A recent dog training video shared by Gia Savocchi, @thinkingcanine on Instagram shows her collie Georgi finding a ball during a training session. Gia is unflustered that the dog has become distracted and has lost focus on the training session and reframes the lesson around the dog's desire to play fetch.
Savocchi explains that if toys are more valuable than food in the moment, it can be helpful to keep your reactive dog focused by swapping training methods. Even the best dog food won't keep an intelligent dog like a collie focused on training if they've decided they want to do something else.
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You can see midway through the video that Georgi gets frustrated and leaves but then returns to Savocchi after realizing that she is the only person around who can throw the ball for her. It takes a couple of tries before Georgi realizes what is being asked of her, but once she understands the rules they continue training as they were before, with a thrown ball as a reward rather than food.
An article on playing ball with dogs by Cornell University College of Veterinary Medicine encourages owners to choose a ball of the right size for their dog to avoid choking and to make them wait until the ball has landed before they go after it to avoid injury caused by attempts to catch the ball mid-air. Larger dogs playing with a small ball, like a tennis ball, are at risk of obstruction of the throat and airways. Unless you have the best pet insurance, your dog’s treatment bill may prove costly, especially if emergency surgery is required, so it's always best to choose a larger ball for a larger dog.
Additionally, the article warns you to be aware of signs of exhaustion in your dogs, as they are likely to continue running after a ball beyond their energy capacity, which can cause serious illness. "Stop before your dog gets too tired. Zink uses the “tongue spoon” example. If your dog’s tongue is curling at the edges or is wider at the tip, then your dog is getting tired. This behavior is a sign that they are trying to increase their panting surface, and their muscles are approaching overload. If they're already tired, then it becomes more likely that they might accidentally get injured," the article advises.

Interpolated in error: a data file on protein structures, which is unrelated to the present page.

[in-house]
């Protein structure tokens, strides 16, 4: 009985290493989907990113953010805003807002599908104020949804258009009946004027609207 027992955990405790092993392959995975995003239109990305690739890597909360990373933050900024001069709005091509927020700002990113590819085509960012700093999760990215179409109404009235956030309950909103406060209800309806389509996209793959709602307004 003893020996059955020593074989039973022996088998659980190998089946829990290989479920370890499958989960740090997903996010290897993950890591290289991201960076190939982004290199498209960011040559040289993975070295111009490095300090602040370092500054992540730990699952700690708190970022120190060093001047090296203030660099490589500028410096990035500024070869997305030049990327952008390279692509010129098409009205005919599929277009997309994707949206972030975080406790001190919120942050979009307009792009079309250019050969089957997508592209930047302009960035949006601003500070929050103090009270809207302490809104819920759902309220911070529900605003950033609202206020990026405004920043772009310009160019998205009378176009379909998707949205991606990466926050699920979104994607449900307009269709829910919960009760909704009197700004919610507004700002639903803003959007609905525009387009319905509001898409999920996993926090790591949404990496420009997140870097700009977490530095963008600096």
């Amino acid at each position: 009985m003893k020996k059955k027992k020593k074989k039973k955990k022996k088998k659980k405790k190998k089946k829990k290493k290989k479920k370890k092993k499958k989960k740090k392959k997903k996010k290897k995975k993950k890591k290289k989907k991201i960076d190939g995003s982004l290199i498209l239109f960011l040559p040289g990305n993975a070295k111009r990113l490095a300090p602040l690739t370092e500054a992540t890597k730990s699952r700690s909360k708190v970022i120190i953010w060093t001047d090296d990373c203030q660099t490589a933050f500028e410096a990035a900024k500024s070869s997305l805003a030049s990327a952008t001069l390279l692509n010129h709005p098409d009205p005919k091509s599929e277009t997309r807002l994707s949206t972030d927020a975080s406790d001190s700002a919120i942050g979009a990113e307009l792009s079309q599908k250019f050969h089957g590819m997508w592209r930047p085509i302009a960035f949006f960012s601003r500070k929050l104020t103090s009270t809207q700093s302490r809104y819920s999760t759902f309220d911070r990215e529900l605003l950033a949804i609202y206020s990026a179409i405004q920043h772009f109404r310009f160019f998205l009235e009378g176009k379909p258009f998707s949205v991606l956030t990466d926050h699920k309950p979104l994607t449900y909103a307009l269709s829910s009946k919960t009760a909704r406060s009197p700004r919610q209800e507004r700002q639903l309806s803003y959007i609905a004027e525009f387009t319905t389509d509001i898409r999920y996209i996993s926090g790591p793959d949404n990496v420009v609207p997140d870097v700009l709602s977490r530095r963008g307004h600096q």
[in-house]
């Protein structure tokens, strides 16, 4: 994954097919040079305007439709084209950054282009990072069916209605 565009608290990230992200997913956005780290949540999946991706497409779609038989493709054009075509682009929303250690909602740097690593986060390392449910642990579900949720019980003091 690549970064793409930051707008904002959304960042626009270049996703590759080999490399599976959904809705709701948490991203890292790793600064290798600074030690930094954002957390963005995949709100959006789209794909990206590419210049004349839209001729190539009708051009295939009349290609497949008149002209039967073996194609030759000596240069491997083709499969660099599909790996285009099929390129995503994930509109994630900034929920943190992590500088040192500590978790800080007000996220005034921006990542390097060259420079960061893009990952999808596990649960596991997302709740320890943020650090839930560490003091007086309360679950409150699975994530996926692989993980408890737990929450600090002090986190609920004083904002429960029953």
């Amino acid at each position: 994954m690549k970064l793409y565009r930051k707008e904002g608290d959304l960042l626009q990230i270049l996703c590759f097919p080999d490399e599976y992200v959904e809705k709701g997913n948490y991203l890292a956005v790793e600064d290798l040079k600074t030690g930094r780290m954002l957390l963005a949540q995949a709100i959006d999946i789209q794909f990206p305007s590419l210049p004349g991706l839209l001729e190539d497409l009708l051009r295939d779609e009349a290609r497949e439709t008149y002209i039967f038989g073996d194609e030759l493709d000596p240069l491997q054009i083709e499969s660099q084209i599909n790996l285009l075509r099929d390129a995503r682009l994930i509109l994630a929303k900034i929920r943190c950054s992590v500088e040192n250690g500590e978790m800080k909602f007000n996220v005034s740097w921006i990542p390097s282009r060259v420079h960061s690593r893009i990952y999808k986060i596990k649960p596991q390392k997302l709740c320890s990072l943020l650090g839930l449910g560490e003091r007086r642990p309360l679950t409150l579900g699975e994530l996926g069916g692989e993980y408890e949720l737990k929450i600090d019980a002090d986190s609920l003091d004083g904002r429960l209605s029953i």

Gia Savocchi offers dog obedience training and behavior modification services to families across Long Island, New York. She is a dual certified IAABC Dog Behavior Consultant and Professional Dog Trainer, who specializes in working with dogs with challenging behavioral issues such as aggression and anxiety.
Savocchi's clinic offers training via positive reinforcement, as can be seen in the above Instagram video. Thinking Canine's website explains: "Using modern, positive-reinforcement based techniques combined with relationship building and boundary setting, your dog can learn how to be a civilized and happy member of your family."
When the collie, Georgi, gets distracted instead of punishing her, Savocchi simply changes the game. The dog is still learning the lesson that her owner is trying to teach, but now her reward is a game of fetch instead of a high-value food like squeezy cheese.
The video has been presented as a stream of continuous footage, which many Instagram users appreciated as it showed the dog's initial 'failure' and the time it took for her to understand what was happening and adjust to the new training game. "Thanks for the continuous footage--including the parts where Georgi showed frustration and wasn't quite cooperating," one user, mama_beartk said. "It helps me feel less frustrated MYSELF when I see the professional & elder/more trained dog going through some of the obstacles I might be facing with my pup."
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Lou is an experienced writer and keen dog lover who works at PetRadar's sister site, LiveScience. When Lou isn't covering health and fitness, she's busy spending time with her family dogs or growing all kinds of veggies and flowers on her allotment.